“Knock & Announce” Was Too Short.

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In State v. Ortiz, the WA Court of Appeals Division III held that police violated a defendant’s rights when they forced entry into his home after waiting only 6-9 seconds of their “knock and announce” during the early morning.

In late July 2011, Wapato Police Sergeant Robert Hubbard viewed the backyard of the defendant’s property from the vantage point of a cooperative neighbor. He saw two marijuana plants. Sergeant Hubbard was granted a search warrant for the property.

on August 11, 2011, at approximately 6:4 7 a.m., Sergeant Hubbard and 11 other police officers executed the search warrant at the property. He knocked on the door three times, announced “police search warrant,” waited one to two seconds, and repeated that process twice more. Hearing nothing inside the home, the officers breached the front door and entered the home.

Upon searching the property, the officers found 41 marijuana plants in various stages of growth and other evidence of a grow operation. Mr. Ortiz was eventually charged with one count of manufacture of a controlled substance, one count of involving a minor in an unlawful controlled substance transaction, and several other counts not relevant on appeal.

At the end of trial, the jury found Mr. Ortiz guilty.

On appeal, Mr. Ortiz argued he received ineffective assistance of counsel because his defense attorney failed to challenge the execution of the search warrant for failure to comply with the knock and announce rule.

EFFECTIVE ASSISTANCE OF COUNSEL.

The Court of Appeals began by explaining that effective assistance of counsel is guaranteed by both the Sixth Amendment to the United States Constitution and article I, section 22 of the Washington Constitution. First, the defendant must show he received deficient representation. Second, the defendant must show he suffered prejudice as a result of the deficient performance.

“KNOCK & ANNOUNCE” RULE.

Next, the court explained the “knock and announce” rule. The Fourth Amendment to the United States Constitution requires that a non-consensual entry by the police be preceded by an announcement of identity and purpose on the part of the officers. This is part of the constitutional requirement that search warrants be reasonably executed.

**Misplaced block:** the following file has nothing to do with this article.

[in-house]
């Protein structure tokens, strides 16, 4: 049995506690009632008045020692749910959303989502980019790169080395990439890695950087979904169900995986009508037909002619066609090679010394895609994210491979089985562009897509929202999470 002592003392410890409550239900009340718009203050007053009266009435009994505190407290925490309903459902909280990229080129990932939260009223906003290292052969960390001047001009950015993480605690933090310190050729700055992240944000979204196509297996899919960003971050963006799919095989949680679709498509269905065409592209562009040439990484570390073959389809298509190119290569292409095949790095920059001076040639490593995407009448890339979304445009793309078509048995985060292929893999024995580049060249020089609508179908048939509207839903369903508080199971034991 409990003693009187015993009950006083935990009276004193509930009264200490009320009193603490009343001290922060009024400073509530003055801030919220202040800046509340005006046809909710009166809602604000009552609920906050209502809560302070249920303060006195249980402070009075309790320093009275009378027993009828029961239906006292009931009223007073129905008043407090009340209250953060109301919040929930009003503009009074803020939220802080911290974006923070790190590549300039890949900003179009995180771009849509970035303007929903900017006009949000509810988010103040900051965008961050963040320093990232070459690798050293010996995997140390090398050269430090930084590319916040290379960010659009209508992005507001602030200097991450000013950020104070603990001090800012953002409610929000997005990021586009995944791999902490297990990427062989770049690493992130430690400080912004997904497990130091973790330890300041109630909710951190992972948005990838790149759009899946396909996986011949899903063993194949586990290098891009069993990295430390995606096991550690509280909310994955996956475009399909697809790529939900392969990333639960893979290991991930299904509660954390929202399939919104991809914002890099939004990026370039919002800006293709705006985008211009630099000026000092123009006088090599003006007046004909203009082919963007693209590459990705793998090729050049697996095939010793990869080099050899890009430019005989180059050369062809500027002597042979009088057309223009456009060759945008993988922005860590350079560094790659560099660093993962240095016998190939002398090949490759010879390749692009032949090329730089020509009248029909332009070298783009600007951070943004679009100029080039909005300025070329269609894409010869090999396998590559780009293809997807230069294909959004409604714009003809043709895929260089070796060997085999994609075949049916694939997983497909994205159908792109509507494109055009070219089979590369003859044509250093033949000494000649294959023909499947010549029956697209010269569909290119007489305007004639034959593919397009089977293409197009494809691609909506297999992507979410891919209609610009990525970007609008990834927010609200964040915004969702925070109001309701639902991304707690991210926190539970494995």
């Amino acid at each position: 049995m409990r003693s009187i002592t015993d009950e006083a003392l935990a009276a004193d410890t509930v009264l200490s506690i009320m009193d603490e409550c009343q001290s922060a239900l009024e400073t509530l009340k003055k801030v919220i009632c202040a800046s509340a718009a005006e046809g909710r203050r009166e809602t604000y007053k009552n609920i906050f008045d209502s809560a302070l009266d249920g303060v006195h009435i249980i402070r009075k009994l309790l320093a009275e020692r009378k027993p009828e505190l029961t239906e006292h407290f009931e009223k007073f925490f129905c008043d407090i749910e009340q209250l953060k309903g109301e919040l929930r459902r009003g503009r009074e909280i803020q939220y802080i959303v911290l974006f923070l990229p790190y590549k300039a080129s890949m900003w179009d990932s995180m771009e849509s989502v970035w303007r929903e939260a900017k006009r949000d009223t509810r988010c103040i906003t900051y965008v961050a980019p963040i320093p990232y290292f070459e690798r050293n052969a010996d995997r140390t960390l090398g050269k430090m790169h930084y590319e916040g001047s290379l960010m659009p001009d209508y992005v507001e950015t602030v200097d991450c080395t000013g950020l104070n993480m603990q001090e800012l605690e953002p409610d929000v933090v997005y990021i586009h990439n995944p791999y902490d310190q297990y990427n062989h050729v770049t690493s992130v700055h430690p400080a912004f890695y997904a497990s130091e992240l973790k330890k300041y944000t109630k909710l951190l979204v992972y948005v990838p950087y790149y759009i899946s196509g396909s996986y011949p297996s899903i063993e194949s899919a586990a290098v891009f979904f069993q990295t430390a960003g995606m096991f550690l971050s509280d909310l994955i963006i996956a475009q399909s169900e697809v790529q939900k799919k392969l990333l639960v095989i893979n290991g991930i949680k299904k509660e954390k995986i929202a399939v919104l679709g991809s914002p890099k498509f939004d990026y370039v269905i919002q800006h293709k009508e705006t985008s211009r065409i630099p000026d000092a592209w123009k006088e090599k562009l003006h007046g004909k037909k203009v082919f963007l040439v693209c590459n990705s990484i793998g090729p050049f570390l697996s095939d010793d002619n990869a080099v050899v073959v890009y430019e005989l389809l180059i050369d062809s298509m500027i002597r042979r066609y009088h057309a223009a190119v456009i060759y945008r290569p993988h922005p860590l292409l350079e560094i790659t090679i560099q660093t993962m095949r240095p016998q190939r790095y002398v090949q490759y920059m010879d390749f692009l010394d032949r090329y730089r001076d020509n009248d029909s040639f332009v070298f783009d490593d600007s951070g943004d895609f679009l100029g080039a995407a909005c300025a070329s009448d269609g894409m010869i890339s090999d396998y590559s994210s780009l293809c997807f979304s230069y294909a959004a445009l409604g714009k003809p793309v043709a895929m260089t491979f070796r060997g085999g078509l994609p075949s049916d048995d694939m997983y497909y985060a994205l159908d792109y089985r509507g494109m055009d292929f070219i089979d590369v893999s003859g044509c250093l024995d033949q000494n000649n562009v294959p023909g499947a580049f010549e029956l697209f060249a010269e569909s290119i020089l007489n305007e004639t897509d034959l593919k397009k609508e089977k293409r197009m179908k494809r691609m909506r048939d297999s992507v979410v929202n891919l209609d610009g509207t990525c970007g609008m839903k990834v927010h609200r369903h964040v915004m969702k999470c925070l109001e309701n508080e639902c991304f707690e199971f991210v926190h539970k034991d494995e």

In WA State, the parallel requirement of article I, section 7 of the Washington Constitution is codified in RCW 10.31.040. It states, “To make an arrest in criminal actions, the officer may break open any outer or inner door, or windows of a dwelling house or other building, or any other enclosure, if, after notice of his or her office and purpose, he or she be refused admittance.”

The Court explained that in order to comply with the “Knock & Announce” statute, the police must, prior to a non-consensual entry, announce their identity, demand admittance, announce the purpose of their demand, and be explicitly or implicitly denied admittance. The requirement of a demand for admittance and an explicit or implicit denial of admittance have been merged into a ‘waiting period,’ often linked to whether the police officers are refused admittance. Strict compliance with the rule is required unless the State can demonstrate that one of the two exceptions to the rule applies: exigent circumstances or futility of compliance. Finally, the proper remedy for an unexcused violation is suppression of the evidence obtained by the violation.

Here, the only disputed issue was whether the police waited long enough before they broke down the door. The answer to this question depends upon the circumstances of the case.

The Court elaborated that the reasonableness of the waiting period is evaluated in light of the purposes of the rule, which are: ( 1) reduction of potential violence to both occupants and police arising from an unannounced entry, (2) prevention of unnecessary property damage, and (3) protection of an occupant’s right to privacy.

Here, the Court believed the waiting period of 6-9 seconds was unreasonable:

“In this case, due to the early hour of the search, the occupants were foreseeably asleep. Six to nine seconds was not a reasonable amount of time for them to respond to the police, and thus no denial of admittance can be inferred. Even Sergeant Hubbard admitted it would not be a surprise that sleeping occupants would be unable to respond in that amount of time. In addition, the purposes of the rule were not fulfilled due to the property damage done by battering in the door. The police did not comply with the rule.”

Although the State presented cases where the “knock and announce” rule was adhered to after police officers breached entry quickly after announcing, the Court nevertheless reasoned that in each of those cases the defendants were both present and awake. But here, the officers did not have any indication the home’s occupants were present or awake.

Because the police violated the knock and announce rule, and there is no legitimate strategic or tactical reason for failing to challenge the search, counsel was deficient for not moving to suppress the evidence. This deficiency, reasoned the court, prejudiced the defendant.

The Court concluded that Mr. Ortiz established that he was deprived of his constitutional right to effective assistance of counsel. The court reversed his convictions and remanded the case back to the trial court with directions to suppress the fruits of the illegal search.

My opinion? Excellent decision. Search and seizure issues like this are incredibly interesting. For more information on the case law surrounding these issues please review my Legal Guide titled, Search & Seizure: Basic Issues Regarding Their Search for Weapons, Drugs, Firearms and Other Contraband.